Paul carries into the meat of his first letter to the Corinthians with a look back at what brought him to Corinth in the first place. We know from Acts 18 that Paul came to Corinth from Athens. He was alone at the time, because Acts 18:5 indicates that Silas and Timothy caught up with him in Corinth a bit later.
From there, we have Paul’s overall explanation about the wisdom of God as revealed in Christ Jesus. He uses the term “mystery” in 1 Corinthians 2:7, using an idea that many people in Corinth would understand. Generally speaking, most people recognized that there were mysteries to be understood. Paul places the answer to that mystery in Christ Jesus. There is also a worthwhile diversion in 1 Corinthians 2:8 that points out how missing the mystery led to the crucifixion of Jesus.
Let us take for our focus 1 Corinthians 2:5. Paul leads up to this verse by essentially denigrating his own work and preaching in Corinth. By his evaluation, he was not persuasive nor strong in his words there. Instead, he was weak and afraid.
The Holy Spirit, though, demonstrated His power in the life of Paul and people came to faith in Christ. Acts does not record any specific miracles associated with Paul’s preaching in Corinth (like we have for Philippi in Acts 16:16-18). Instead, we are left to fill n that the people saw that evidence in individual lives. I would be inclined to fill in the blank with the Spirit-driven miracles of life transformation as much as any other sign-type miracles. After all, there would have been no better demonstration of the Spirit than people abandoning the typical debauchery of Corinth for a life modeled after Jesus.
The primary point, though, is that Paul recognized that the work in Corinth was not of his own doing. This connects back to the division in the church seen in 1 Corinthians 1:11-13. People in Corinth were overlooking that it was not Paul or Apollos who had saved them or even truly started the church there. It was a work of Christ through the Holy Spirit.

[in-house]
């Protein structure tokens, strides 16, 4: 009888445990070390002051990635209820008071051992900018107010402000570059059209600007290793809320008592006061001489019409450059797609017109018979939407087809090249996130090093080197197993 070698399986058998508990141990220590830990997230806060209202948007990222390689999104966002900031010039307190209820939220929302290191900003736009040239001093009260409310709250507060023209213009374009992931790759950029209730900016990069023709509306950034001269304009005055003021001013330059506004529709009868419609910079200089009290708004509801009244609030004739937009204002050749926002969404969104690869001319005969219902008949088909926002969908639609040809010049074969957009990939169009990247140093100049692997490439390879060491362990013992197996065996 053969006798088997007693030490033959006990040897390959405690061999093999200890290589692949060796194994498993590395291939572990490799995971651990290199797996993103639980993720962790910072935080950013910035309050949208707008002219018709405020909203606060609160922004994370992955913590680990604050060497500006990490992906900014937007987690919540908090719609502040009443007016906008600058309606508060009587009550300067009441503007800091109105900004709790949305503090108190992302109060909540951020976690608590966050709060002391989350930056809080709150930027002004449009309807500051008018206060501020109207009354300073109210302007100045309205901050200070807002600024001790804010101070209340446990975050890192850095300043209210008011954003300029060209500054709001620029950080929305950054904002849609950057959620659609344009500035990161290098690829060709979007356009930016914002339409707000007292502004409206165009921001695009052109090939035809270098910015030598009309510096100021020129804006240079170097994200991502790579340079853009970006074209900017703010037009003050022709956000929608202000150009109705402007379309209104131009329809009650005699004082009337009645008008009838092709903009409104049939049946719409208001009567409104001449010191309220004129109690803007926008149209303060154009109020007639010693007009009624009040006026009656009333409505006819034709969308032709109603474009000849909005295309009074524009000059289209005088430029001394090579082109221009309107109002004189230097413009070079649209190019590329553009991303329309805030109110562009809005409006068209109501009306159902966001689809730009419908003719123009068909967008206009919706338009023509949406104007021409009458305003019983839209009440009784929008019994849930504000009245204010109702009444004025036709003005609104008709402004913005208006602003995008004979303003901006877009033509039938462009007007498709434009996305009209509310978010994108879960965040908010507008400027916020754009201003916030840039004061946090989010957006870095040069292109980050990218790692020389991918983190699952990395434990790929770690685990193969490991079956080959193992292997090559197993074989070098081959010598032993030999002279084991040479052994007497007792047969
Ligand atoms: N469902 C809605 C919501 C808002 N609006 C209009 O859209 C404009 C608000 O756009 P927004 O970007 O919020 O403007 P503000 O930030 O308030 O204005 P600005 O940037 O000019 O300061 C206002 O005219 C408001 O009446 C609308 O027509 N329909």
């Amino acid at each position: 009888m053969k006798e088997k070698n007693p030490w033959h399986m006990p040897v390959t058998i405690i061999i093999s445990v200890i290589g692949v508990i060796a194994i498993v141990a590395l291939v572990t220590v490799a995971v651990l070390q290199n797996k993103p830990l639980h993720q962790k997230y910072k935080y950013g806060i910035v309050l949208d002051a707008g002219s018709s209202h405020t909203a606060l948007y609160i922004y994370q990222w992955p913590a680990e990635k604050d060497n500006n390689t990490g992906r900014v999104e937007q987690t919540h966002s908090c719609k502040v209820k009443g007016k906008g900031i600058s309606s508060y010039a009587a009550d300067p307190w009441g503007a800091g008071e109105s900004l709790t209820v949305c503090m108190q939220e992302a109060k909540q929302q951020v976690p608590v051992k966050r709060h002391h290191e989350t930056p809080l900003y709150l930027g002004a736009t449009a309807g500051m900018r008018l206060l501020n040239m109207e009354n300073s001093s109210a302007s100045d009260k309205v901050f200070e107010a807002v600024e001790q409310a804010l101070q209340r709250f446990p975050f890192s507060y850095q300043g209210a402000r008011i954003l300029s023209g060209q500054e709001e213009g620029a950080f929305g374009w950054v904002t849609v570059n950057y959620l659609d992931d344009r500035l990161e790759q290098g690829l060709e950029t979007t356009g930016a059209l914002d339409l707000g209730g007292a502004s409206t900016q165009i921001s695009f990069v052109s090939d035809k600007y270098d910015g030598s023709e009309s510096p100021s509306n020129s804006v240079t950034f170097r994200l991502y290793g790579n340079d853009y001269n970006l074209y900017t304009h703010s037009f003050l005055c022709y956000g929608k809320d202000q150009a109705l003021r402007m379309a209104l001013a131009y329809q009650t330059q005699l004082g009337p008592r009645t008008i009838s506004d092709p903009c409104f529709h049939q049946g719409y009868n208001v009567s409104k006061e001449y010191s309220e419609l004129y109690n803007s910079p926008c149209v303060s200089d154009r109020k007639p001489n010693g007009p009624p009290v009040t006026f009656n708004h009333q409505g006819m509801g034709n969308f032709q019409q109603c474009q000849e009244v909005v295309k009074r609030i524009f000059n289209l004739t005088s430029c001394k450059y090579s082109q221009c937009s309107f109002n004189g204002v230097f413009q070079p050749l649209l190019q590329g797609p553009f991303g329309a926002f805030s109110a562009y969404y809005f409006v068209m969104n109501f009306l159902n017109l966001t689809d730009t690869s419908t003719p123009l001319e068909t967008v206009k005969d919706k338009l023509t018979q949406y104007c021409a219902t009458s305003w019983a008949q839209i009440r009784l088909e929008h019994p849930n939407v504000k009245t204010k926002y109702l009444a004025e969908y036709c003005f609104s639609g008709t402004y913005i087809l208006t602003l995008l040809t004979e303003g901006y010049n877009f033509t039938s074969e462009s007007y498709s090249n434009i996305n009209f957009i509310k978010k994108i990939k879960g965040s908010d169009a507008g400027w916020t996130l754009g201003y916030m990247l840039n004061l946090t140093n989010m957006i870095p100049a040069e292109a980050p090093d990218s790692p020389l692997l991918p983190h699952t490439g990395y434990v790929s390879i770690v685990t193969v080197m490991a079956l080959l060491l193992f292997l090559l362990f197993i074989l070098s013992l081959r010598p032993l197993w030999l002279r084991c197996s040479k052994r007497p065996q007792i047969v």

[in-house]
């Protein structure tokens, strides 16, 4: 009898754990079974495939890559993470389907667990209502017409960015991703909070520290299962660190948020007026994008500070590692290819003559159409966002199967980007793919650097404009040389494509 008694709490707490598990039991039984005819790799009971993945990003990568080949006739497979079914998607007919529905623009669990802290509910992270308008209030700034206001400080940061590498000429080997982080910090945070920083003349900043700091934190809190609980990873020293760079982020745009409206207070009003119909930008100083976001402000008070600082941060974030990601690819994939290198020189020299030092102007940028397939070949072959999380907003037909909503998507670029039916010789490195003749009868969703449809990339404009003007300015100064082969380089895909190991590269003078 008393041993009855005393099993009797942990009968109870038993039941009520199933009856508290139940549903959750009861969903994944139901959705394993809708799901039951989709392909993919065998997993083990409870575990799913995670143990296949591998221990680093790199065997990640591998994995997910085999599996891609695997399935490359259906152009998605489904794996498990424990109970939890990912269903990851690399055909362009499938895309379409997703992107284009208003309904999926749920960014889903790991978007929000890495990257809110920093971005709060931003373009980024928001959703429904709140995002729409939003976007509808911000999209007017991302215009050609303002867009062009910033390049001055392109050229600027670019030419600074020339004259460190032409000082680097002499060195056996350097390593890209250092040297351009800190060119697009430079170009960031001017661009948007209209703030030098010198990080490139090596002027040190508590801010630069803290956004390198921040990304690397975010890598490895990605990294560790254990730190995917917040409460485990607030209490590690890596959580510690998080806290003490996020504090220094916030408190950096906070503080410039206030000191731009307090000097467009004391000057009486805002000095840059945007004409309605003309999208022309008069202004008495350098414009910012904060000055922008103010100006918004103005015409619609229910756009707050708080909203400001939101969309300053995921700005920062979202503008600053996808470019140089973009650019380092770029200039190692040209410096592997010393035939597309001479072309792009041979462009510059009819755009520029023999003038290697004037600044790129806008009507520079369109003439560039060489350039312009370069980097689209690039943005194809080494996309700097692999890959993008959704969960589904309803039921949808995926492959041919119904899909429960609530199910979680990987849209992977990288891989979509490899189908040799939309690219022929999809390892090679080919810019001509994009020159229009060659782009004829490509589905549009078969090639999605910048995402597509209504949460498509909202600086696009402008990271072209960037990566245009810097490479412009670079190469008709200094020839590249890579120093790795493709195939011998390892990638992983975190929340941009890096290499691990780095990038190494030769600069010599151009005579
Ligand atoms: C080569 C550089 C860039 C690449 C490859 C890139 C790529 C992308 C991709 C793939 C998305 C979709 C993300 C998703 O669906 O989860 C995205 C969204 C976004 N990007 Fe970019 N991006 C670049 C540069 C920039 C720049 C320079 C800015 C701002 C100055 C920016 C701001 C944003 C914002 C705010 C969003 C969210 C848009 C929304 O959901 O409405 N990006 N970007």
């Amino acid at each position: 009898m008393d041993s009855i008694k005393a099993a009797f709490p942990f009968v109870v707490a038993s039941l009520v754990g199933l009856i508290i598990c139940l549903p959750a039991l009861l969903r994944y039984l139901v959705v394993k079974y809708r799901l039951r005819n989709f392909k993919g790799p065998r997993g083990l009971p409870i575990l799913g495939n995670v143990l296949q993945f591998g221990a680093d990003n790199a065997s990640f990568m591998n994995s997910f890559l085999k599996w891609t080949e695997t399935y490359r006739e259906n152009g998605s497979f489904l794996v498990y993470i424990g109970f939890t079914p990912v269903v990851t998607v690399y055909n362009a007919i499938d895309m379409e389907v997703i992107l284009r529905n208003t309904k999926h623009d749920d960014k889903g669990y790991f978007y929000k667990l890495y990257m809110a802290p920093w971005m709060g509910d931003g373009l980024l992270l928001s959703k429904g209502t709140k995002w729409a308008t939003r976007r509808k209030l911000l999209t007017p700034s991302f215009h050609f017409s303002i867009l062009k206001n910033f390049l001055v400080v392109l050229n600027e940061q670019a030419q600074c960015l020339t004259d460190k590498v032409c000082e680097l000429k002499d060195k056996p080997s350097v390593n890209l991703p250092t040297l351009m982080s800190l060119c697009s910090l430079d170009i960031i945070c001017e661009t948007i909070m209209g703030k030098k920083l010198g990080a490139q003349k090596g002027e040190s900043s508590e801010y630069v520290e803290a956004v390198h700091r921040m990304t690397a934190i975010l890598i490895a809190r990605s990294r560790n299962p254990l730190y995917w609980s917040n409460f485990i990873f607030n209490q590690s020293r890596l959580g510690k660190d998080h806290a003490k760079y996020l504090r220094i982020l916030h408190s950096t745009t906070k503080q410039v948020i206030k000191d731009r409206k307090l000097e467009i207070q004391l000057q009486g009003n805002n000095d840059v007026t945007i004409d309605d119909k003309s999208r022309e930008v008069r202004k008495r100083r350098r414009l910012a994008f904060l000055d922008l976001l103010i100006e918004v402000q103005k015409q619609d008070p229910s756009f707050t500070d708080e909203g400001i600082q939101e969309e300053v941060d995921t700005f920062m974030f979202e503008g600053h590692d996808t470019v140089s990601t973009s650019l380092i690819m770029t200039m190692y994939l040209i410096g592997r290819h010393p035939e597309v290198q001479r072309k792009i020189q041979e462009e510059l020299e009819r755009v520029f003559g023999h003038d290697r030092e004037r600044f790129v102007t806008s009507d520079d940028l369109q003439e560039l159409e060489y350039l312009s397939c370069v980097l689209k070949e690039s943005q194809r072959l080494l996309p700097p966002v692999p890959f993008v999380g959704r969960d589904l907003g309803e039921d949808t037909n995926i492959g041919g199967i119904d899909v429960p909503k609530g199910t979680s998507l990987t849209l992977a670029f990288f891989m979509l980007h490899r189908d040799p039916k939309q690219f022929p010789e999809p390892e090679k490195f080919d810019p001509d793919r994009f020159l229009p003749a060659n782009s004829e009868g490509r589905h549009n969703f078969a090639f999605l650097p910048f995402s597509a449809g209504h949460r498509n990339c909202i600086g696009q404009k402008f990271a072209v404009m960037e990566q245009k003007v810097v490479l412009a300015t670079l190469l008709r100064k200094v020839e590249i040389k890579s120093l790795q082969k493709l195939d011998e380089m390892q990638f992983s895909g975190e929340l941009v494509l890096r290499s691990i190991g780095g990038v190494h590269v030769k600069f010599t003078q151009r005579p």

First of all, we should take from this the importance of prayer and the power of the Holy Spirit for what we do. Without the power of God, we are reliant on the cleverness and wisdom of men. Guess where that leaves your local church? In a bad place. Your pastors and teachers are inadequate to the task of solving all of it. Cry out to Jesus first.
Second, make sure that your faith rests on the foundation of the power of God. Paul celebrated his own shortcomings because it kept people from basing their faith on him. Where is your faith? It should be focused on the God who you serve, not on His servants. If your faith is based on how amazing your preacher is, most likely you are in trouble.
Third, the source of our growth in following Jesus is based in the same place. Always start with Jesus and His Word. The question should never begin with “what will people think?” but always with “what does God say?” From there, we go forward into learning with the help of other people. The first place, the foundation, is God’s power to reveal Himself to us.
Now, the next angle of application goes in the other direction. At times, we are not the learner but the teacher. When that occurs, make it a point that you will do the best that you can but your ultimate reliance in on Jesus. In other words, while you ought to be a good steward and do well while you teach, preach, etc., do not rely on your cleverness. Instead, fully rely on God’s power to bring your hearers to a full understanding. It is worth remembering that you do not have the power to change people. God does. Teach, preach so that they will hear from Him.
This goes even stronger for witnessing to those without Christ. Cleverness wins arguments. Wisdom and persuasion win arguments. The power of God wins souls. What are you trying to win? Let God work through you to win souls.
This chapter, when taken with Acts 17 and Acts 18, is often used to fill in more of a story about Paul than we have definite evidence for. I’ve heard it said that the reason Paul came without persuasive words was because of his “failure” at Mars Hill in Athens. We see this event in Acts 17, but I think it’s a wash as to whether or not it was truly a failure. Perhaps Paul was simply led by the Spirit to simplify his preaching in Corinth. He may have felt the Corinthians were too far afield in their thought processes to deal with complex arguments.
Or it could be that Paul arrived in Corinth beaten down by Athens. But it’s not definite.
The other key point for this section comes in 1 Corinthians 2:16. No one knows the mind of the Lord to teach God anything, but if we allow the Spirit to mature us, we will have the mind of Christ—something Paul brings out again in Philippians 2.